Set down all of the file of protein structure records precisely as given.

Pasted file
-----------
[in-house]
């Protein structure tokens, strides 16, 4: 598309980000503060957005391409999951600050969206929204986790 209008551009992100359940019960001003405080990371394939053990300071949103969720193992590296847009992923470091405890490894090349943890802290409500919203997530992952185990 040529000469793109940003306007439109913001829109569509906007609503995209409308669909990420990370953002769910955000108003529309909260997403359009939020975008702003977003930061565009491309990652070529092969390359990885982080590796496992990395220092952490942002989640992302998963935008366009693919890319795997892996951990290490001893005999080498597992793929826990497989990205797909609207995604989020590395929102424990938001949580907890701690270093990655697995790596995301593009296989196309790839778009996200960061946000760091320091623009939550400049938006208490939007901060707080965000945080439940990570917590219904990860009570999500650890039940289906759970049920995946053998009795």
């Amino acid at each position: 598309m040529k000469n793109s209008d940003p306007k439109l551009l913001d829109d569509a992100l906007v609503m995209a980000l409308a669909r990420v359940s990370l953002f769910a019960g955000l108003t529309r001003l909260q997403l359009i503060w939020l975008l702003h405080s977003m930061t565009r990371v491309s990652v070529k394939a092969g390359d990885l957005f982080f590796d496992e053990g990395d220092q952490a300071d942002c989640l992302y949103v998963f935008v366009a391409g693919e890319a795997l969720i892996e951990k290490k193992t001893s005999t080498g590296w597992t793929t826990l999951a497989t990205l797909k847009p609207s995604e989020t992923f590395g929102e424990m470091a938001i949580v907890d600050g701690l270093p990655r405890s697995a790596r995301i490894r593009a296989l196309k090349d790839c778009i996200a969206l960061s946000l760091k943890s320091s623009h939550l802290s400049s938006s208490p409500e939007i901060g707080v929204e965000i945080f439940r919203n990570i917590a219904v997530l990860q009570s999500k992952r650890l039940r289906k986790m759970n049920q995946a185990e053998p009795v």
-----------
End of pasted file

[in-house]
């Protein structure tokens, strides 16, 4: 598309980000503060957005391409999951600050969206929204986790 209008551009992100359940019960001003405080990371394939053990300071949103969720193992590296847009992923470091405890490894090349943890802290409500919203997530992952185990 040529000469793109940003306007439109913001829109569509906007609503995209409308669909990420990370953002769910955000108003529309909260997403359009939020975008702003977003930061565009491309990652070529092969390359990885982080590796496992990395220092952490942002989640992302998963935008366009693919890319795997892996951990290490001893005999080498597992793929826990497989990205797909609207995604989020590395929102424990938001949580907890701690270093990655697995790596995301593009296989196309790839778009996200960061946000760091320091623009939550400049938006208490939007901060707080965000945080439940990570917590219904990860009570999500650890039940289906759970049920995946053998009795």
């Amino acid at each position: 598309m040529k000469n793109s209008d940003p306007k439109l551009l913001d829109d569509a992100l906007v609503m995209a980000l409308a669909r990420v359940s990370l953002f769910a019960g955000l108003t529309r001003l909260q997403l359009i503060w939020l975008l702003h405080s977003m930061t565009r990371v491309s990652v070529k394939a092969g390359d990885l957005f982080f590796d496992e053990g990395d220092q952490a300071d942002c989640l992302y949103v998963f935008v366009a391409g693919e890319a795997l969720i892996e951990k290490k193992t001893s005999t080498g590296w597992t793929t826990l999951a497989t990205l797909k847009p609207s995604e989020t992923f590395g929102e424990m470091a938001i949580v907890d600050g701690l270093p990655r405890s697995a790596r995301i490894r593009a296989l196309k090349d790839c778009i996200a969206l960061s946000l760091k943890s320091s623009h939550l802290s400049s938006s208490p409500e939007i901060g707080v929204e965000i945080f439940r919203n990570i917590a219904v997530l990860q009570s999500k992952r650890l039940r289906k986790m759970n049920q995946a185990e053998p009795v």